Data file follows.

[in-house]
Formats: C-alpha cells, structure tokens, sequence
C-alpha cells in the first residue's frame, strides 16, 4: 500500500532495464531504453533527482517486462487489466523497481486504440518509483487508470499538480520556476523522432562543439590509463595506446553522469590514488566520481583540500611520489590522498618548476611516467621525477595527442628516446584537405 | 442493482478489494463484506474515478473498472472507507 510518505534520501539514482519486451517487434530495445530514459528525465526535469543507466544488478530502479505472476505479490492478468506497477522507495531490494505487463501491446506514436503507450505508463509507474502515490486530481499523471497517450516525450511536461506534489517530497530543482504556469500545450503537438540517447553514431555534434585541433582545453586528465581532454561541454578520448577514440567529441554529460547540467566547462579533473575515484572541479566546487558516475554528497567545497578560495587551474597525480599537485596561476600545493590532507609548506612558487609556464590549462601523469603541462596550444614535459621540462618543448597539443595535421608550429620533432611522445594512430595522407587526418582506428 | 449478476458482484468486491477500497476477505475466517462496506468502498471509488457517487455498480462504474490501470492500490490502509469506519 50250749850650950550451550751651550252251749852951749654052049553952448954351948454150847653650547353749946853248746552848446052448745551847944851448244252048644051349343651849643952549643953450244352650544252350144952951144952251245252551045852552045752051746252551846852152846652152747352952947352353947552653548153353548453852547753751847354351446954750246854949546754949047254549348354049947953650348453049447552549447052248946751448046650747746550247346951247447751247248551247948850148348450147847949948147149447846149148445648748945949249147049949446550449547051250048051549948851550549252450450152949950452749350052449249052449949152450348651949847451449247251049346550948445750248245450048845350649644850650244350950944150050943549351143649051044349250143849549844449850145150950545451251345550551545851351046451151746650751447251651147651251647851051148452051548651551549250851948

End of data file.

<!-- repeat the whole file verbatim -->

[in-house]
Formats: C-alpha cells, structure tokens, sequence
C-alpha cells in the first residue's frame, strides 16, 4: 500500500532495464531504453533527482517486462487489466523497481486504440518509483487508470499538480520556476523522432562543439590509463595506446553522469590514488566520481583540500611520489590522498618548476611516467621525477595527442628516446584537405 | 442493482478489494463484506474515478473498472472507507 510518505534520501539514482519486451517487434530495445530514459528525465526535469543507466544488478530502479505472476505479490492478468506497477522507495531490494505487463501491446506514436503507450505508463509507474502515490486530481499523471497517450516525450511536461506534489517530497530543482504556469500545450503537438540517447553514431555534434585541433582545453586528465581532454561541454578520448577514440567529441554529460547540467566547462579533473575515484572541479566546487558516475554528497567545497578560495587551474597525480599537485596561476600545493590532507609548506612558487609556464590549462601523469603541462596550444614535459621540462618543448597539443595535421608550429620533432611522445594512430595522407587526418582506428 | 449478476458482484468486491477500497476477505475466517462496506468502498471509488457517487455498480462504474490501470492500490490502509469506519 50250749850650950550451550751651550252251749852951749654052049553952448954351948454150847653650547353749946853248746552848446052448745551847944851448244252048644051349343651849643952549643953450244352650544252350144952951144952251245252551045852552045752051746252551846852152846652152747352952947352353947552653548153353548453852547753751847354351446954750246854949546754949047254549348354049947953650348453049447552549447052248946751448046650747746550247346951247447751247248551247948850148348450147847949948147149447846149148445648748945949249147049949446550449547051250048051549948851550549252450450152949950452749350052449249052449949152450348651949847451449247251049346550948445750248245450048845350649644850650244350950944150050943549351143649051044349250143849549844449850145150950545451251345550551545851351046451151746650751447251651147651251647851051148452051548651551549250851948